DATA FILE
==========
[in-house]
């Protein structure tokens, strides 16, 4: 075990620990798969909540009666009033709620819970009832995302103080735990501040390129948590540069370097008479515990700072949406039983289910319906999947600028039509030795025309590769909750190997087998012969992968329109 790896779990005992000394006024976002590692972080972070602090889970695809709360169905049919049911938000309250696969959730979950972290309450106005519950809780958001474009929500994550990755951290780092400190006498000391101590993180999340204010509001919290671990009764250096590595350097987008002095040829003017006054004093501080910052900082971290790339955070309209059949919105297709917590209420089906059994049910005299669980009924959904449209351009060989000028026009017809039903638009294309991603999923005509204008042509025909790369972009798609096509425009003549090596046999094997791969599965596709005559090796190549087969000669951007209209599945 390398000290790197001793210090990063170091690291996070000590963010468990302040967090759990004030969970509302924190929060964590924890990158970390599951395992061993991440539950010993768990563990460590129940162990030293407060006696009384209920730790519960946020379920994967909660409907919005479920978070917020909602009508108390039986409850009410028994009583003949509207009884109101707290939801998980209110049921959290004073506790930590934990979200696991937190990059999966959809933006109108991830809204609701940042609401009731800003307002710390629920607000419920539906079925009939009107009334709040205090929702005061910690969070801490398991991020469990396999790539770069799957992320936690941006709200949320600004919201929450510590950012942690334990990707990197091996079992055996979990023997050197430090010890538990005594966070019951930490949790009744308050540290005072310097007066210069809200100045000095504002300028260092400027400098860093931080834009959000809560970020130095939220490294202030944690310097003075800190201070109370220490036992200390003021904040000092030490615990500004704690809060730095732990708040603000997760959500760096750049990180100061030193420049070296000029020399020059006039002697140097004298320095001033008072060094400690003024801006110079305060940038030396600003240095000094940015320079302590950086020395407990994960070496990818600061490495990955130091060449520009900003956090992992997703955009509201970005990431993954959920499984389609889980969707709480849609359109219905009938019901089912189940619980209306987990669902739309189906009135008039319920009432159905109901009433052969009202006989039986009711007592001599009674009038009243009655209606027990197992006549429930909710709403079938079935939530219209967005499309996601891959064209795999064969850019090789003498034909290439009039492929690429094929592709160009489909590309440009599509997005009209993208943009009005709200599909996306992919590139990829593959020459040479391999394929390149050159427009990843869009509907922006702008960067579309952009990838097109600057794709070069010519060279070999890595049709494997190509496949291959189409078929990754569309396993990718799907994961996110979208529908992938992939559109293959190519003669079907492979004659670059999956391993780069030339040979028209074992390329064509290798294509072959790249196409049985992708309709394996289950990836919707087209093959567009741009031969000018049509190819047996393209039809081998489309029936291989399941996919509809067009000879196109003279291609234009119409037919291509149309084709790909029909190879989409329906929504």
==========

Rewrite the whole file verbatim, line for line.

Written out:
[in-house]
């Protein structure tokens, strides 16, 4: 075990620990798969909540009666009033709620819970009832995302103080735990501040390129948590540069370097008479515990700072949406039983289910319906999947600028039509030795025309590769909750190997087998012969992968329109 790896779990005992000394006024976002590692972080972070602090889970695809709360169905049919049911938000309250696969959730979950972290309450106005519950809780958001474009929500994550990755951290780092400190006498000391101590993180999340204010509001919290671990009764250096590595350097987008002095040829003017006054004093501080910052900082971290790339955070309209059949919105297709917590209420089906059994049910005299669980009924959904449209351009060989000028026009017809039903638009294309991603999923005509204008042509025909790369972009798609096509425009003549090596046999094997791969599965596709005559090796190549087969000669951007209209599945 390398000290790197001793210090990063170091690291996070000590963010468990302040967090759990004030969970509302924190929060964590924890990158970390599951395992061993991440539950010993768990563990460590129940162990030293407060006696009384209920730790519960946020379920994967909660409907919005479920978070917020909602009508108390039986409850009410028994009583003949509207009884109101707290939801998980209110049921959290004073506790930590934990979200696991937190990059999966959809933006109108991830809204609701940042609401009731800003307002710390629920607000419920539906079925009939009107009334709040205090929702005061910690969070801490398991991020469990396999790539770069799957992320936690941006709200949320600004919201929450510590950012942690334990990707990197091996079992055996979990023997050197430090010890538990005594966070019951930490949790009744308050540290005072310097007066210069809200100045000095504002300028260092400027400098860093931080834009959000809560970020130095939220490294202030944690310097003075800190201070109370220490036992200390003021904040000092030490615990500004704690809060730095732990708040603000997760959500760096750049990180100061030193420049070296000029020399020059006039002697140097004298320095001033008072060094400690003024801006110079305060940038030396600003240095000094940015320079302590950086020395407990994960070496990818600061490495990955130091060449520009900003956090992992997703955009509201970005990431993954959920499984389609889980969707709480849609359109219905009938019901089912189940619980209306987990669902739309189906009135008039319920009432159905109901009433052969009202006989039986009711007592001599009674009038009243009655209606027990197992006549429930909710709403079938079935939530219209967005499309996601891959064209795999064969850019090789003498034909290439009039492929690429094929592709160009489909590309440009599509997005009209993208943009009005709200599909996306992919590139990829593959020459040479391999394929390149050159427009990843869009509907922006702008960067579309952009990838097109600057794709070069010519060279070999890595049709494997190509496949291959189409078929990754569309396993990718799907994961996110979208529908992938992939559109293959190519003669079907492979004659670059999956391993780069030339040979028209074992390329064509290798294509072959790249196409049985992708309709394996289950990836919707087209093959567009741009031969000018049509190819047996393209039809081998489309029936291989399941996919509809067009000879196109003279291609234009119409037919291509149309084709790909029909190879989409329906929504």